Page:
Every day you are perceiving a huge amount of different information. Moreover, the are so many ways, through which you are getting your ‘brain meal’. Among them are tabloids, social media networks, personal or corporate blogs, online magazines, films. There is something that almost all of the visual information flows have in common. The text. As a result, it is a great tool of influence. So, in this article we look at how typography matters and how you can use it better when designing your websites.
There are plenty of studies on font psychology available on the web. Every day, more and more people are launching their personal blogs, corporate websites, online stores, etc. And obviously, each website will want to stand out. Typography is one of the ways to create that distinct look.
The combination of fonts you choose can have a marked impact on your visitors. Typography greatly influences how visitors perceive your website. It can help build a visual hierarchy on the web page that will draw the user’s focus to the points of importance, in the order you’d like them to look. Whether you run an informative blog or an eCommerce site, it would be difficult to guide the users’ attention to the most valuable pieces of content unless you make the right choice of fonts.
Each niche has a certain visual identity associated with it. That visual identity is built on the colors and the text that are chosen. Although, choosing a font for your website may seem as an extremely easy task, it is one of the most crucial decisions. Choosing the right combination and size of fonts is one important part of it. There are a number of resources that can also help in this such as TypeTester, WhatTheFont, Typophile, FontShop, and myFontBook.
There are plenty of possibilities to build an appealing online presence, coupled with using certain techniques, you can boost up your business to the next level. In fact, as the strategic design and consulting studio, iA aptly put it:
Web design is 95% typography.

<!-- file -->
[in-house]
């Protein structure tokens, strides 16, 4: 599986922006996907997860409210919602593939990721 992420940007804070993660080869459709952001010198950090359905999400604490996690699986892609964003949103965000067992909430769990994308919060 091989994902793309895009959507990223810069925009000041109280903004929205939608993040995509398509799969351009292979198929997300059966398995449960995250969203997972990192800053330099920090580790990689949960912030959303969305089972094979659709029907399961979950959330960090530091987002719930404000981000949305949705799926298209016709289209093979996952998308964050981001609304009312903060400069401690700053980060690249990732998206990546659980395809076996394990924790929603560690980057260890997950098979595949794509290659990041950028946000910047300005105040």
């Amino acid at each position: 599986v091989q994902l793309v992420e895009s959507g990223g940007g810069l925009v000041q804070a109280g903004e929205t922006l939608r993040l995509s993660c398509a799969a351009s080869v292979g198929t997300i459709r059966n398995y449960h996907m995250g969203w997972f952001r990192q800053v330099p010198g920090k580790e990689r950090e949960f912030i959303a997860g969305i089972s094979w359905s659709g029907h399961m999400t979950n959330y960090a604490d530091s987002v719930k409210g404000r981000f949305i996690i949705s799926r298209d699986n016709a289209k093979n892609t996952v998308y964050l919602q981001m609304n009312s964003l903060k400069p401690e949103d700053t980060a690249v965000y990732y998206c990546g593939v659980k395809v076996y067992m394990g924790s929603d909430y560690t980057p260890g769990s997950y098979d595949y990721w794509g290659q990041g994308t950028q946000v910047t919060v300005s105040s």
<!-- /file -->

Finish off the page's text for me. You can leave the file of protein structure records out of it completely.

Optimizing typography is optimizing readability, accessibility, usability(!), overall graphic balance.
This article discusses some tips that will help you understand typography better for your projects. Using these suggestions, you can provide your website visitors with a better user experience, improve the readability of your content and even increase the conversion rate.
One of the main focuses of typography is to encourage the readability of text. In order to effectively communicate the messages on the site, set the size of the elements as per their importance.
Greater the importance of the text, larger should be the font size. This helps create the visual hierarchy mentioned above. The mind scans through web pages and instantly gravitates towards elements that stand out. This is why most web pages today feature landing pages with large text and hero images.
In order to improve the readability of your website, try to limit your line length. Line length is how wide the block of text is on your web page.
Line length influences how quickly users can read through the text and the level of comprehension. Very long lines distract from the actual function of the text and also place a greater demand on the attention of the user. This can decrease the legibility of the text. A very common example of optimum line length can be seen in newspapers. Since they have long vertical columns, the width, a.k.a line length is kept shorter to make it easy to track text.